It was just this summer that President Juan Manuel Santos acknowledged for the first time that the two groups were engaged in "exploratory talks" aimed at bringing the longest war in the Western Hemisphere to an end.

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Media
4:59 pm
Thu October 18, 2012

After 80 Years In Print, 'Newsweek' To Go All Digital

Tina Brown, editor-in-chief of Newsweek, announced Thursday that the 80-year-old newsmagazine will publish its final print edition on Dec. 31 and shift to an all-digital format in early 2013.
John Moore Getty Images

Originally published on Thu October 18, 2012 8:00 pm

Newsweek editor Tina Brown announced Thursday she would embrace a fully digital future as she revealed that the magazine's final print edition would be published at the end of the year.

Her announcement was a bow to gravity, as her unique blend of buzz and brio proved incapable of counteracting Newsweek's plummeting circulation and advertising amid an accelerating news cycle. Brown said there would be an unspecified number of layoffs as well.

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Solve This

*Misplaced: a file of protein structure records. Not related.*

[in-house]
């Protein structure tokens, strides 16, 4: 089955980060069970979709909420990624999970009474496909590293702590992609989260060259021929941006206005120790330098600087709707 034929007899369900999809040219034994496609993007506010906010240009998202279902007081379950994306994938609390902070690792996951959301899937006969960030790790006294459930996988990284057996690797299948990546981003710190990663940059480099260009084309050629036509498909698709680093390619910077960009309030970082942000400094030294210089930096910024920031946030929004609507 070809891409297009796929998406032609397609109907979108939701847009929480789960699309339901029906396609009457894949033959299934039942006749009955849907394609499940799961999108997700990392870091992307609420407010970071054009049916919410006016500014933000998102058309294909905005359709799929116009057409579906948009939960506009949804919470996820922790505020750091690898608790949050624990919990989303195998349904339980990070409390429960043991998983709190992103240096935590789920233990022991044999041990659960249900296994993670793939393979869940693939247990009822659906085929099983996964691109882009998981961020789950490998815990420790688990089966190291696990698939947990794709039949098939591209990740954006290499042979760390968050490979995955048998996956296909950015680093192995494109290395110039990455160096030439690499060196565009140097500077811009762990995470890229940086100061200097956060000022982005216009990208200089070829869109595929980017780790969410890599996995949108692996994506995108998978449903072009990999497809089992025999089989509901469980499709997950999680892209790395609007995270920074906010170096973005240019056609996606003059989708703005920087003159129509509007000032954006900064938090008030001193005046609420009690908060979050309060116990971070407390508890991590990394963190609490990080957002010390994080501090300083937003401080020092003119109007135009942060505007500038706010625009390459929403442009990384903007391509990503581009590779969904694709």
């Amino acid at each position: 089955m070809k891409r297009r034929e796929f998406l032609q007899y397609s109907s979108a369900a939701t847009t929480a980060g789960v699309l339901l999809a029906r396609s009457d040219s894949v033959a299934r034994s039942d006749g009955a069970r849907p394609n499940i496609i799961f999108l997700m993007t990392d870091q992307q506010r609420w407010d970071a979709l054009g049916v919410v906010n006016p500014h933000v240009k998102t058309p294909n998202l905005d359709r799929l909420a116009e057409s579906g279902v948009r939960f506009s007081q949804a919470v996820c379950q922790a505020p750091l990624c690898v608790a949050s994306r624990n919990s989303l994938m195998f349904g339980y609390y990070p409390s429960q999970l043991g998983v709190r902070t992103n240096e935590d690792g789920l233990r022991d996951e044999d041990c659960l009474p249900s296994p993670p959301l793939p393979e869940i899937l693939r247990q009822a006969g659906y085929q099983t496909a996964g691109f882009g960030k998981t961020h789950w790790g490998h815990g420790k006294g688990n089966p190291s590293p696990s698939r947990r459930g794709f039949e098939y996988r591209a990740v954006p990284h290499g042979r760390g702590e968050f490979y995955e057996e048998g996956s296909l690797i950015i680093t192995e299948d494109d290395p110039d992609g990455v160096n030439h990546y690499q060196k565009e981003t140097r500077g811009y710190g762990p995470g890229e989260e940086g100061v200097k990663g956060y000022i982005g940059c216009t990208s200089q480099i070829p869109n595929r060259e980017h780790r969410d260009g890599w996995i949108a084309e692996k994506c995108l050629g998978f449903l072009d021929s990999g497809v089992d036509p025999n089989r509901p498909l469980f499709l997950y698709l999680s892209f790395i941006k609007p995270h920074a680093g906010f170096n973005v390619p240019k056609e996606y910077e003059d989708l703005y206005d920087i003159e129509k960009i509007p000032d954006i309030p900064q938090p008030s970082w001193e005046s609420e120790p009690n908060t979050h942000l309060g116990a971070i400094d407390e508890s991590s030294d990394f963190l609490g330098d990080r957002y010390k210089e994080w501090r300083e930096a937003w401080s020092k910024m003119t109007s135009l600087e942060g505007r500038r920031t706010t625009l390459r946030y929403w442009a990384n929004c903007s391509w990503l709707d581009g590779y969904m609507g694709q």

4:28 pm
Thu October 18, 2012

Romney's Defense Plans Call For Higher Spending

U.S. Marines drive amphibious armored personnel carriers in the Philippines on Oct. 9, as part of the annual joint exercises with Philippine counterparts.
Jay Directo AFP/Getty Images

Originally published on Thu October 18, 2012 8:00 pm

One area where President Obama and Republican presidential candidate Mitt Romney clearly disagree is defense spending. The president wants less, Romney wants more. But the difference in their approaches is about more than money.

When Romney looks at the future, he sees a series of threats: from unrest in the Middle East to a nuclear North Korea to what he sees as a defiant Russia.

Speaking to veterans in Virginia's Fairfax County last month, Romney blamed the Obama administration for cuts that will go into effect unless Congress and the president act.